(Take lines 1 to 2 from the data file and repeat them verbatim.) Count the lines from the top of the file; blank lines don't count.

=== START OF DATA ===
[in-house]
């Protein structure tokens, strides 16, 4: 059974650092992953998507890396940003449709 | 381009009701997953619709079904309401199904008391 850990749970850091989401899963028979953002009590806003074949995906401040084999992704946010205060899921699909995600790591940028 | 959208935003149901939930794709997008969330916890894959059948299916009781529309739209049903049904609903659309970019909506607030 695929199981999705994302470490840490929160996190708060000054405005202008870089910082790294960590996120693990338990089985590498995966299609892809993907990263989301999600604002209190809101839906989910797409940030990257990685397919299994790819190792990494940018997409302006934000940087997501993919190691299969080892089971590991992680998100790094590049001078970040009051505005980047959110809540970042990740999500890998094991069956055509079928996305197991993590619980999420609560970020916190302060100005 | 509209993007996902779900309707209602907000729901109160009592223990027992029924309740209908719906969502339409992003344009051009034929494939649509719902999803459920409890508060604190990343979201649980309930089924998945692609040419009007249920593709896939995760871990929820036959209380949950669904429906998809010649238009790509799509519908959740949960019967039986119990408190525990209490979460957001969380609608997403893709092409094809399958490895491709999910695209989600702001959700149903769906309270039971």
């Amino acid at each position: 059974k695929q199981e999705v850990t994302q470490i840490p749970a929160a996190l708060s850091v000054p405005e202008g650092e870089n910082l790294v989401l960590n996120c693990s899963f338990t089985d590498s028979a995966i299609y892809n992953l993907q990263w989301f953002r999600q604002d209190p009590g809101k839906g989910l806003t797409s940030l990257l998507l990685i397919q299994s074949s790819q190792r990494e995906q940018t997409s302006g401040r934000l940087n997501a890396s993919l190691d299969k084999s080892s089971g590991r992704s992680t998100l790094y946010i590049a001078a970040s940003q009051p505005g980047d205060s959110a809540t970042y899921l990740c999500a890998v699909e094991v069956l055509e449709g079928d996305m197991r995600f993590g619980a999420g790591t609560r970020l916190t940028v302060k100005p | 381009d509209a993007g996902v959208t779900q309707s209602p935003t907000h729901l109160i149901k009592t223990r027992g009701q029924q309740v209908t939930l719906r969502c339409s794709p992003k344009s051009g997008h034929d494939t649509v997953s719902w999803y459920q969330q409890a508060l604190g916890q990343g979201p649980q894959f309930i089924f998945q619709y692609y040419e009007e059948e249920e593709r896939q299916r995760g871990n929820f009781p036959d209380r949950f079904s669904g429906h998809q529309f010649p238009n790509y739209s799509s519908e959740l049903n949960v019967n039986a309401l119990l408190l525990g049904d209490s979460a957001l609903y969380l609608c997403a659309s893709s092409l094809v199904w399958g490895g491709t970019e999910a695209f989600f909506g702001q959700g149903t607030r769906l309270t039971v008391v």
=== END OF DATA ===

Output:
[in-house]
């Protein structure tokens, strides 16, 4: 059974650092992953998507890396940003449709 | 381009009701997953619709079904309401199904008391 850990749970850091989401899963028979953002009590806003074949995906401040084999992704946010205060899921699909995600790591940028 | 959208935003149901939930794709997008969330916890894959059948299916009781529309739209049903049904609903659309970019909506607030 695929199981999705994302470490840490929160996190708060000054405005202008870089910082790294960590996120693990338990089985590498995966299609892809993907990263989301999600604002209190809101839906989910797409940030990257990685397919299994790819190792990494940018997409302006934000940087997501993919190691299969080892089971590991992680998100790094590049001078970040009051505005980047959110809540970042990740999500890998094991069956055509079928996305197991993590619980999420609560970020916190302060100005 | 509209993007996902779900309707209602907000729901109160009592223990027992029924309740209908719906969502339409992003344009051009034929494939649509719902999803459920409890508060604190990343979201649980309930089924998945692609040419009007249920593709896939995760871990929820036959209380949950669904429906998809010649238009790509799509519908959740949960019967039986119990408190525990209490979460957001969380609608997403893709092409094809399958490895491709999910695209989600702001959700149903769906309270039971």